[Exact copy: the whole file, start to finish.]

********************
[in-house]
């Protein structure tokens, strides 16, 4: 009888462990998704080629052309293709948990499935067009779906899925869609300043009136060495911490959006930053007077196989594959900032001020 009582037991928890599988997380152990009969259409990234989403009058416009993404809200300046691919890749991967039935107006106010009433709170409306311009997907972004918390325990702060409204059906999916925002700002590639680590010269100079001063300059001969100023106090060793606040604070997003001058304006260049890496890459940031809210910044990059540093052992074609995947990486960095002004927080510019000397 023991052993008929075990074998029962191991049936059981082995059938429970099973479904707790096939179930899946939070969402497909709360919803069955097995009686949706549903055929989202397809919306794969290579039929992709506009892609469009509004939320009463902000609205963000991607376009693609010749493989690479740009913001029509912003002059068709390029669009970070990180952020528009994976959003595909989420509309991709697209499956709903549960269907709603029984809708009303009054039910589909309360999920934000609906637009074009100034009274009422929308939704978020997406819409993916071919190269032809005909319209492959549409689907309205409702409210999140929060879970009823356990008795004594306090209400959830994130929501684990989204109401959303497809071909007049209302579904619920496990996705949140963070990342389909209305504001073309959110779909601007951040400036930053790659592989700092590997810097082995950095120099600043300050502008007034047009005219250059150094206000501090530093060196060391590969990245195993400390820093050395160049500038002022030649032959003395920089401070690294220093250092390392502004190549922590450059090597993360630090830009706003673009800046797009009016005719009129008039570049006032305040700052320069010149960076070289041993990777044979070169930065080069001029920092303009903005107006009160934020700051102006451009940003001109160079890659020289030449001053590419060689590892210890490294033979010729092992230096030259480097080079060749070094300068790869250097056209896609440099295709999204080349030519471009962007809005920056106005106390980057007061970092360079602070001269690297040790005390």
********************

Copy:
[in-house]
């Protein structure tokens, strides 16, 4: 009888462990998704080629052309293709948990499935067009779906899925869609300043009136060495911490959006930053007077196989594959900032001020 009582037991928890599988997380152990009969259409990234989403009058416009993404809200300046691919890749991967039935107006106010009433709170409306311009997907972004918390325990702060409204059906999916925002700002590639680590010269100079001063300059001969100023106090060793606040604070997003001058304006260049890496890459940031809210910044990059540093052992074609995947990486960095002004927080510019000397 023991052993008929075990074998029962191991049936059981082995059938429970099973479904707790096939179930899946939070969402497909709360919803069955097995009686949706549903055929989202397809919306794969290579039929992709506009892609469009509004939320009463902000609205963000991607376009693609010749493989690479740009913001029509912003002059068709390029669009970070990180952020528009994976959003595909989420509309991709697209499956709903549960269907709603029984809708009303009054039910589909309360999920934000609906637009074009100034009274009422929308939704978020997406819409993916071919190269032809005909319209492959549409689907309205409702409210999140929060879970009823356990008795004594306090209400959830994130929501684990989204109401959303497809071909007049209302579904619920496990996705949140963070990342389909209305504001073309959110779909601007951040400036930053790659592989700092590997810097082995950095120099600043300050502008007034047009005219250059150094206000501090530093060196060391590969990245195993400390820093050395160049500038002022030649032959003395920089401070690294220093250092390392502004190549922590450059090597993360630090830009706003673009800046797009009016005719009129008039570049006032305040700052320069010149960076070289041993990777044979070169930065080069001029920092303009903005107006009160934020700051102006451009940003001109160079890659020289030449001053590419060689590892210890490294033979010729092992230096030259480097080079060749070094300068790869250097056209896609440099295709999204080349030519471009962007809005920056106005106390980057007061970092360079602070001269690297040790005390």